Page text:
November 7, 2006

Brian Armstrong on Amyraut and Justification

Amyraut defines justification in the same terms as did Calvin. That is, justification consists of two parts: “. . . the remission of sins and the imputation of the righteousness of Christ.” It is forensic in nature, for we are accounted righteous for the sake of Christ: “We maintain that when God will give us life and the Kingdom, He will not consider any other merit nor any other obedience than that of His Son whom we embrace by faith.” Moreover, this manner of justification is in opposition to our natural inclination, for all men believe that they will be justified by their own merit, by their own works. For this reason in this matter man must, according to one of Amyraut’s favorite passages, bring into captivity every thought to the obedience of Christ and recognize that “justification by faith is by a totally supernatural revelation and institution, for there is nothing less in accord with the institutions of nature than to justify a guilty man by imputing to him the sufferings of another who has been punished for him.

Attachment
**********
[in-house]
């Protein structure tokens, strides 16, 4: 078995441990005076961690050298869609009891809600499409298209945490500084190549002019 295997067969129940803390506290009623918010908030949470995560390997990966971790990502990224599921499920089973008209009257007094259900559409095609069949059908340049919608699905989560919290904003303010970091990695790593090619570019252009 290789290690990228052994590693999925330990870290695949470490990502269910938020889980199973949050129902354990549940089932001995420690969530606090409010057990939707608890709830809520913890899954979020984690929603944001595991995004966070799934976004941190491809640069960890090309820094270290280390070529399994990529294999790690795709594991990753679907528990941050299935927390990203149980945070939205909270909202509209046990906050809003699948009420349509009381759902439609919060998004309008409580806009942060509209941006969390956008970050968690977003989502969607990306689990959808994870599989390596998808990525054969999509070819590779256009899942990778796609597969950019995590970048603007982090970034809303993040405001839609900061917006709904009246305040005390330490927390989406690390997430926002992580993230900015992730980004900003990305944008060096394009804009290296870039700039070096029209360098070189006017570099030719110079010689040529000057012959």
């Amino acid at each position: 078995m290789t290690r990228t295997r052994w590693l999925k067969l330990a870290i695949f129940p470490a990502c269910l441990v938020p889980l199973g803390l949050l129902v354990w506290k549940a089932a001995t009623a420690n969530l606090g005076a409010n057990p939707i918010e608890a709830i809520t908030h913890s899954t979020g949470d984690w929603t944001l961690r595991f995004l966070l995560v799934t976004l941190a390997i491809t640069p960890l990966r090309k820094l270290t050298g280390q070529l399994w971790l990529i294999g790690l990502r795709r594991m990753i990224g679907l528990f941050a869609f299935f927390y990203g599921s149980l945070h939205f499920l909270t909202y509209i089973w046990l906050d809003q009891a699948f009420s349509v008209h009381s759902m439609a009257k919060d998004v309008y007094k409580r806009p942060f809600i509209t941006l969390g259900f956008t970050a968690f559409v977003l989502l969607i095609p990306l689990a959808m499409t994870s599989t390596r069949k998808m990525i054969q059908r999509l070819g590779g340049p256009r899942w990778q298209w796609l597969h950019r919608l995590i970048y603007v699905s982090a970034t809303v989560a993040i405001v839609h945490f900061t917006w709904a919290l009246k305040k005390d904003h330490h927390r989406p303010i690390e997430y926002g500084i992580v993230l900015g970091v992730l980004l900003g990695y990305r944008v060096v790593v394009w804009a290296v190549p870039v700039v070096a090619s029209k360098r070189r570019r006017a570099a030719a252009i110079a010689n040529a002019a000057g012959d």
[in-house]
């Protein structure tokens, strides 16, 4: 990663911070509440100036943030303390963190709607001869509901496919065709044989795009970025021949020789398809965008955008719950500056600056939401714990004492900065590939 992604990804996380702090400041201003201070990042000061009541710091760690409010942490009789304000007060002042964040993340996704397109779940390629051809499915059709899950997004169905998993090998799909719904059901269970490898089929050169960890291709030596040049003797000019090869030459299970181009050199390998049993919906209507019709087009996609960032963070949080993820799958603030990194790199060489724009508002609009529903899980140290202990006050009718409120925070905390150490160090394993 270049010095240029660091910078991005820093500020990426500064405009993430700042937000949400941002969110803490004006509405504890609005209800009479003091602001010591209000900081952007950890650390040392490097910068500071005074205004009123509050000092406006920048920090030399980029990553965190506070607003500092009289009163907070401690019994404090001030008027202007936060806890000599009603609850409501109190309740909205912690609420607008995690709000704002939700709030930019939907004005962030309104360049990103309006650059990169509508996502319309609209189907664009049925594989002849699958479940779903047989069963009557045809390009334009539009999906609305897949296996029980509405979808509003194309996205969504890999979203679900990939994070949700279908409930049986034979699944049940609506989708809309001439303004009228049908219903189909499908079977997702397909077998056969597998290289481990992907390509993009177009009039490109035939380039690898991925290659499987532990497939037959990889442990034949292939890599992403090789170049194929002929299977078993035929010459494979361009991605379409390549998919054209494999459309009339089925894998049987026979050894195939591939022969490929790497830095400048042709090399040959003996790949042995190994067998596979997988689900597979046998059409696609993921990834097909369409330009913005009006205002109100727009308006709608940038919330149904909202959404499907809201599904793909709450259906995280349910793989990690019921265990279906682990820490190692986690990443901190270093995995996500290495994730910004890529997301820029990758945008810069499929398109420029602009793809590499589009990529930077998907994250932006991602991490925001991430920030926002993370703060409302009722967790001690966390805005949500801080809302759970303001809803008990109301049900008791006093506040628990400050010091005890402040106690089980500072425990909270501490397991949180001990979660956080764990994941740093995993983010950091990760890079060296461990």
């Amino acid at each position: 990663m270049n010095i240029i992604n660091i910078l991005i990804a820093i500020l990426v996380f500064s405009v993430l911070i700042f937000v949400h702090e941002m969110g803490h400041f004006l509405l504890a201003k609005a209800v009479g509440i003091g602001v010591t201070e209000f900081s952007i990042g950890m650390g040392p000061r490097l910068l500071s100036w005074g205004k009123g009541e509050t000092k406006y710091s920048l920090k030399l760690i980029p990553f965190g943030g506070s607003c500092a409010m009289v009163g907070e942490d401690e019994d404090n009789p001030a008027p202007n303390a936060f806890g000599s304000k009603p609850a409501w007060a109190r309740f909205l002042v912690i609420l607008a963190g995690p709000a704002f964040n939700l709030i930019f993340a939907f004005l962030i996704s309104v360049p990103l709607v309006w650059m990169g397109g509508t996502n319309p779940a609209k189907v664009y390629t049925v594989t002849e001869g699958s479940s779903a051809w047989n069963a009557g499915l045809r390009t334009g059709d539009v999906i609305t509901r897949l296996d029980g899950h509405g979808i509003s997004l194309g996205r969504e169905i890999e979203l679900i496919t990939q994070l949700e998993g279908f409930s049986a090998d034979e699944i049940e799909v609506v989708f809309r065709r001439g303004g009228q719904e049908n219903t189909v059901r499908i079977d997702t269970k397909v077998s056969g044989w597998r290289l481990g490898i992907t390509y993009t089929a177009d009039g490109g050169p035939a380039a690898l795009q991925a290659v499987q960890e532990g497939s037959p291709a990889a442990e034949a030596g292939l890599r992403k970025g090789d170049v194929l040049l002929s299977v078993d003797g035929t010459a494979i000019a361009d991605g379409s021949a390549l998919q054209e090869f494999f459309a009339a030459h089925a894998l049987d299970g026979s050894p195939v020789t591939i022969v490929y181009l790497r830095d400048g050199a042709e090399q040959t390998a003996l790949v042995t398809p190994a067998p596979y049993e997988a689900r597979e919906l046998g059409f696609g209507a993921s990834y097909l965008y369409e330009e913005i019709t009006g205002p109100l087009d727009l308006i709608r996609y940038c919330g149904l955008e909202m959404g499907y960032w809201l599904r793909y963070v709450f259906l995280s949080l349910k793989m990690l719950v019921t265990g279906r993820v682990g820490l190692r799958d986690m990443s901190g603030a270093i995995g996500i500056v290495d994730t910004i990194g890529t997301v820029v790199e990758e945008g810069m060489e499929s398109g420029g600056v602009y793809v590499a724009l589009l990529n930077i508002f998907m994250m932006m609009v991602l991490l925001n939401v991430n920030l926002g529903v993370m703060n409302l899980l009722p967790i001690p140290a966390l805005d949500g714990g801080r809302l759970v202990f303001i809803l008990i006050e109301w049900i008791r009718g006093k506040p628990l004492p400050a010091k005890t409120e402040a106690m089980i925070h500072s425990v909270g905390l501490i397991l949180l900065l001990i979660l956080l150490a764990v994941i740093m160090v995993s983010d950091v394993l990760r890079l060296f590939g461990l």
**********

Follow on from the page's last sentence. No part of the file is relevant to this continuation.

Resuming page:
Brian Armstrong, Calvinism and the Amyraut Heresy: Protestant Scholasticism and Humanism in Seventeenth-Century France (Eugene, OR: Wipf & Stock Publishers, 2004), 225.

Notice the substitutionary language when Amyraut says, "imputing to him the sufferings of another who has been punished for him." Also, as Armstrong points out in the rest of Chapter 5, Amyraut made a very crucial distinction between the covenants of law and grace in his system. Whoever associates Amyraut with Baxter's neonomianism betrays a profound ignorance of Amyraut's covenantal scheme and how vital it is to his view of justification by grace alone through faith alone in Christ alone.

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